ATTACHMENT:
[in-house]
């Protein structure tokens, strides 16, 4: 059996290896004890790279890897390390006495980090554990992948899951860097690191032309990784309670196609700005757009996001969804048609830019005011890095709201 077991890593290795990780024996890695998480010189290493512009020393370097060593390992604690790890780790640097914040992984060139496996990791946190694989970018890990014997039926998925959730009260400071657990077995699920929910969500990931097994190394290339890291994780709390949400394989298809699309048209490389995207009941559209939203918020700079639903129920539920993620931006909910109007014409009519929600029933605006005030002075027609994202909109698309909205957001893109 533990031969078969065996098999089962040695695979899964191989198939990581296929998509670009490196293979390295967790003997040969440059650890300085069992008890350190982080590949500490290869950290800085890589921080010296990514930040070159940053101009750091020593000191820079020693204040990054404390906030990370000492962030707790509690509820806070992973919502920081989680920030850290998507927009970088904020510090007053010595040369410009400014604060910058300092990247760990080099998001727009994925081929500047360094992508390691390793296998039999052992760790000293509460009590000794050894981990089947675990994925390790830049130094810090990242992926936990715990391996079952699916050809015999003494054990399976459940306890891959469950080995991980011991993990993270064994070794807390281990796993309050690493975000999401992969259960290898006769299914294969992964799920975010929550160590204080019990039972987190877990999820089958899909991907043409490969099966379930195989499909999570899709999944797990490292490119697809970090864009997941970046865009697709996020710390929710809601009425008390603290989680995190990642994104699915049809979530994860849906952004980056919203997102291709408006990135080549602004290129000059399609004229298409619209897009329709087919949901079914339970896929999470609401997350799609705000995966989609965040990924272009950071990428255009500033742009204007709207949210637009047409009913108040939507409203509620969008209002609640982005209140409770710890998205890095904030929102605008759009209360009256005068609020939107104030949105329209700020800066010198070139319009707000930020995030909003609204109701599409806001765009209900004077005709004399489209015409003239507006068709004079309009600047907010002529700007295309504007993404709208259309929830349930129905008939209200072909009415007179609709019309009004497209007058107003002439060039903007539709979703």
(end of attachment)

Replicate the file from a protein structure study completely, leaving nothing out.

[in-house]
């Protein structure tokens, strides 16, 4: 059996290896004890790279890897390390006495980090554990992948899951860097690191032309990784309670196609700005757009996001969804048609830019005011890095709201 077991890593290795990780024996890695998480010189290493512009020393370097060593390992604690790890780790640097914040992984060139496996990791946190694989970018890990014997039926998925959730009260400071657990077995699920929910969500990931097994190394290339890291994780709390949400394989298809699309048209490389995207009941559209939203918020700079639903129920539920993620931006909910109007014409009519929600029933605006005030002075027609994202909109698309909205957001893109 533990031969078969065996098999089962040695695979899964191989198939990581296929998509670009490196293979390295967790003997040969440059650890300085069992008890350190982080590949500490290869950290800085890589921080010296990514930040070159940053101009750091020593000191820079020693204040990054404390906030990370000492962030707790509690509820806070992973919502920081989680920030850290998507927009970088904020510090007053010595040369410009400014604060910058300092990247760990080099998001727009994925081929500047360094992508390691390793296998039999052992760790000293509460009590000794050894981990089947675990994925390790830049130094810090990242992926936990715990391996079952699916050809015999003494054990399976459940306890891959469950080995991980011991993990993270064994070794807390281990796993309050690493975000999401992969259960290898006769299914294969992964799920975010929550160590204080019990039972987190877990999820089958899909991907043409490969099966379930195989499909999570899709999944797990490292490119697809970090864009997941970046865009697709996020710390929710809601009425008390603290989680995190990642994104699915049809979530994860849906952004980056919203997102291709408006990135080549602004290129000059399609004229298409619209897009329709087919949901079914339970896929999470609401997350799609705000995966989609965040990924272009950071990428255009500033742009204007709207949210637009047409009913108040939507409203509620969008209002609640982005209140409770710890998205890095904030929102605008759009209360009256005068609020939107104030949105329209700020800066010198070139319009707000930020995030909003609204109701599409806001765009209900004077005709004399489209015409003239507006068709004079309009600047907010002529700007295309504007993404709208259309929830349930129905008939209200072909009415007179609709019309009004497209007058107003002439060039903007539709979703």